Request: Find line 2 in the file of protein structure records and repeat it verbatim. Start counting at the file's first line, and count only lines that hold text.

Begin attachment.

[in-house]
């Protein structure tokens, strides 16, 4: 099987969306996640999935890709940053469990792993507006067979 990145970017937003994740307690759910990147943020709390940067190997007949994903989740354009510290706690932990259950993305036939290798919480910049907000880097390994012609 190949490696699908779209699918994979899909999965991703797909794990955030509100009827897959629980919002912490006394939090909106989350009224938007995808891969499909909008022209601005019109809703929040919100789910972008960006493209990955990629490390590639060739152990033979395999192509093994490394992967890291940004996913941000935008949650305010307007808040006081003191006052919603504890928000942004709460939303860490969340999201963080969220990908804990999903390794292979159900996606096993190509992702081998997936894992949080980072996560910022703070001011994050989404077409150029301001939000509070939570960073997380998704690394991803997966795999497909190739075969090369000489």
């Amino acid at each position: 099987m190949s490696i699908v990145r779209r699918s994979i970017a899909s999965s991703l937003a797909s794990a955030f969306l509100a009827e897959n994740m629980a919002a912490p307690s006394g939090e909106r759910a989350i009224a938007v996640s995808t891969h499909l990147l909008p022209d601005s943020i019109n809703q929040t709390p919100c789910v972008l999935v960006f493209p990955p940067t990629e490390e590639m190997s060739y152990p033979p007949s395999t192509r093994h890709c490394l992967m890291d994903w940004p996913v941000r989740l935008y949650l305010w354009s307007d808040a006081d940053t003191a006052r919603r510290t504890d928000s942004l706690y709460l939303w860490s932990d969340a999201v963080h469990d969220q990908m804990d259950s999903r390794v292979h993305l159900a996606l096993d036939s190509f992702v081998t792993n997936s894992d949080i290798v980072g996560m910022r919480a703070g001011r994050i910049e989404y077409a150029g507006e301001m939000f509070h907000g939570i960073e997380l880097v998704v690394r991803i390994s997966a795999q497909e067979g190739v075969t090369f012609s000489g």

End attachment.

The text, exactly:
């Protein structure tokens, strides 16, 4: 099987969306996640999935890709940053469990792993507006067979 990145970017937003994740307690759910990147943020709390940067190997007949994903989740354009510290706690932990259950993305036939290798919480910049907000880097390994012609 190949490696699908779209699918994979899909999965991703797909794990955030509100009827897959629980919002912490006394939090909106989350009224938007995808891969499909909008022209601005019109809703929040919100789910972008960006493209990955990629490390590639060739152990033979395999192509093994490394992967890291940004996913941000935008949650305010307007808040006081003191006052919603504890928000942004709460939303860490969340999201963080969220990908804990999903390794292979159900996606096993190509992702081998997936894992949080980072996560910022703070001011994050989404077409150029301001939000509070939570960073997380998704690394991803997966795999497909190739075969090369000489």